Atlantic Coast Line R.R. Co. v. Brotherhood of Locomotive Engineers
In Atlantic Coast Line R.R. Co. v. Bhd. of Locomotive Eng'rs, 398 U.S. 281, 287, 90 S.Ct. 1739, 26 L.Ed.2d 234 (1970), the Court emphasized an order directed at a state court proceeding must be necessary in aid of jurisdiction - "it is not enough that the requested injunction is related to that jurisdiction." 398 U.S. at 295, 90 S.Ct. 1739.
Acknowledging the language is nonetheless broad, the Court elaborated: an injunction is necessary in aid of a court's jurisdiction only if "some federal injunctive relief may be necessary to prevent a state court from so interfering with a federal court's consideration or disposition of a case as to seriously impair the federal court's flexibility and authority to decide that case." Id.
In Atlantic Coast Line R.R. Co. v. Brotherhood of Locomotive Engineers, 398 U.S. 281, 90 S.Ct. 1739, 26 L.Ed.2d 234 (1970), the Court simply decided that federal courts do not have inherent power to enjoin state proceedings but must abide by the express exceptions to 28 U.S.C.A.
The Court reasoned:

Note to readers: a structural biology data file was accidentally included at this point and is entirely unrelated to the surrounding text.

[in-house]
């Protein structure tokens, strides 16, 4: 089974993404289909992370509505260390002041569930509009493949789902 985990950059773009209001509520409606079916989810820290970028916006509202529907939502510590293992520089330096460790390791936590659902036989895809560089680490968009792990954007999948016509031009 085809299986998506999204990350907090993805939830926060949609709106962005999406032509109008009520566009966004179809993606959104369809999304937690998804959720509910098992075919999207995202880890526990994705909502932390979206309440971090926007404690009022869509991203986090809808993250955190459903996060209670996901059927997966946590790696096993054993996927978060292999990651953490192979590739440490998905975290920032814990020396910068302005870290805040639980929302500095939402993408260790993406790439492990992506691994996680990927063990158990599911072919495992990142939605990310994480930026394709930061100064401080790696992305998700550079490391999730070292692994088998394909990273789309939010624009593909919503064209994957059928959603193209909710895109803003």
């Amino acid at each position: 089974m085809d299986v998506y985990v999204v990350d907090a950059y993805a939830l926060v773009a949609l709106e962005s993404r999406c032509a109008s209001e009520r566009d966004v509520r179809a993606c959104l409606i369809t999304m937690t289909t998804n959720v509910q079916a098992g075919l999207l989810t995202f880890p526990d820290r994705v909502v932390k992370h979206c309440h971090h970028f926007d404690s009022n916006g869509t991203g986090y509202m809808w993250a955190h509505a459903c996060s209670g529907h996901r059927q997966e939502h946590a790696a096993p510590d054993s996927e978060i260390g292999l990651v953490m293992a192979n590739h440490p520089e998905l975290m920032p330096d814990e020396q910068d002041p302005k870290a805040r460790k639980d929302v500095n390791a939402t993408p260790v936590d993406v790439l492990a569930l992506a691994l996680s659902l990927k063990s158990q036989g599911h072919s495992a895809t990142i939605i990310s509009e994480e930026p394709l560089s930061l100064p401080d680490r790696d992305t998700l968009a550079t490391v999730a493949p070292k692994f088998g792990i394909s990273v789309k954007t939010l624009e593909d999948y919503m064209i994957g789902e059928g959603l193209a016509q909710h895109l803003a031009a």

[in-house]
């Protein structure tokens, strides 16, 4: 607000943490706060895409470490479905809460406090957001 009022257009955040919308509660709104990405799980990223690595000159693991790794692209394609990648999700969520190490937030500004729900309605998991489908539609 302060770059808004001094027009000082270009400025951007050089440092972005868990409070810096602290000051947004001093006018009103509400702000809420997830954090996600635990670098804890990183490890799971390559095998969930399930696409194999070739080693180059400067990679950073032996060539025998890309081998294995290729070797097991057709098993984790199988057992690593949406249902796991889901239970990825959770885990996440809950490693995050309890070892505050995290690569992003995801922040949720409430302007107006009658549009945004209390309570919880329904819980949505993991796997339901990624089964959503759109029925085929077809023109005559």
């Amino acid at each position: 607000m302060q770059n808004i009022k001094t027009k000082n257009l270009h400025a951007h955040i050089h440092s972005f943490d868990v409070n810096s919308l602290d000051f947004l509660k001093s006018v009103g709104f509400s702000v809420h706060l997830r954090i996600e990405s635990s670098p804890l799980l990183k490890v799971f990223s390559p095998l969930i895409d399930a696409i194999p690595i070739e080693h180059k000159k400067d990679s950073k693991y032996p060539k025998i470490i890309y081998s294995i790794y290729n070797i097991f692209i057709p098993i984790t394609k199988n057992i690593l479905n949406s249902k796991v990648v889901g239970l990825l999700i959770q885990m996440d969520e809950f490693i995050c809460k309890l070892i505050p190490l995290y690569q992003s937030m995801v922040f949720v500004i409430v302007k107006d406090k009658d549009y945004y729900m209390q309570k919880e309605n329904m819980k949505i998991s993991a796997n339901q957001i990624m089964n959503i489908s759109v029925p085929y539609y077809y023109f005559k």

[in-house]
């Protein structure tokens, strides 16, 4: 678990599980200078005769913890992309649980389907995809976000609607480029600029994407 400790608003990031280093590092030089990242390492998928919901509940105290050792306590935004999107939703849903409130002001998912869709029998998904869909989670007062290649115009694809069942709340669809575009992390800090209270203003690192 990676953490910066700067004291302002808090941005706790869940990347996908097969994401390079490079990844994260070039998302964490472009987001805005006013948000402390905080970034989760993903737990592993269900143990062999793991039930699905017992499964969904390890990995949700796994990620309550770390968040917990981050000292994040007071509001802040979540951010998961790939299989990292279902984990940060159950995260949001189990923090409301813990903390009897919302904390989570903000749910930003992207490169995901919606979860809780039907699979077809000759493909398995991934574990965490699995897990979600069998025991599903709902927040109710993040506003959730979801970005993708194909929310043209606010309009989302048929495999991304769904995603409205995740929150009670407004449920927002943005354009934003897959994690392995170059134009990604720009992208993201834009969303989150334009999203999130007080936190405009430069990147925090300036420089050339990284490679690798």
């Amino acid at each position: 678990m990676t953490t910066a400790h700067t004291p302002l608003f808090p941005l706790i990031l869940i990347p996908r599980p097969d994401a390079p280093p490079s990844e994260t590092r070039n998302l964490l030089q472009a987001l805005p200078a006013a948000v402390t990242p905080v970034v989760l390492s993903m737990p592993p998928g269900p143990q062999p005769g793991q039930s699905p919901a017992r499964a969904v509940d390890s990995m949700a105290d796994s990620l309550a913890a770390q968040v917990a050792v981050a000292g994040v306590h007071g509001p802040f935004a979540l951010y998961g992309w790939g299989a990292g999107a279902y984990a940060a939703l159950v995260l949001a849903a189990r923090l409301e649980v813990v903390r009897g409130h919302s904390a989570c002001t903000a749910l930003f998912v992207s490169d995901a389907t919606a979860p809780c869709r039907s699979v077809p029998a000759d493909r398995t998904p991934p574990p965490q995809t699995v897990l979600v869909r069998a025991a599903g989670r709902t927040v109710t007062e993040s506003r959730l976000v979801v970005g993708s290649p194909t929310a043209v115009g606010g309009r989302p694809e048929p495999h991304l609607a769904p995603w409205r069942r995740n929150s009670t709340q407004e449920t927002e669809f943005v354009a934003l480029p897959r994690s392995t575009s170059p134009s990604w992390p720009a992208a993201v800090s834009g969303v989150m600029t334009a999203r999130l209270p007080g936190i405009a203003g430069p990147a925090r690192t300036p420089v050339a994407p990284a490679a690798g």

'On its face the present Act is an absolute prohibition against enjoining state court proceedings, unless the injunction falls within one of three specifically defined exceptions. The respondent here has intimated that the Act only establishes a 'principle of comity,' not a binding rule on the power of the federal courts. The argument implies that in certain circumstances a federal court may enjoin state court proceedings even if that action cannot be justified by any of the three exceptions. We cannot accept any such contention. In 1954 when this Court interpreted this statute, it stated: 'This is not a statute conveying a broad general policy for appropriate ad hoc application. Legislative policy is here expressed in a clear-cut prohibition qualified only by specifically defined exceptions.' Amalgamated Clothing Workers v. Richman Brothers, 348 U.S. 511, 515-516, 75 S.Ct. 452, 99 L.Ed. 600, 607-608, (1955). Since that time congress has not seen fit to amend the statute and we therefore adhere to that position and hold that any injunction against state court proceedings otherwise proper under general equitable principles must be based on one of the specific statutory exceptions to 2283 if it is to be upheld. Moreover since the statutory prohibition against such injunctions in part rests on the fundamental constitutional independence of the States and their courts, the exceptions should not be enlarged by loose statutory construction. Proceedings in state courts should normally be allowed to continue unimpaired by intervention of the lower federal courts, with relief from error, if any, through the state appellate courts and ultimately this Court.' (398 U.S. at 286, 90 S.Ct. at 1743.)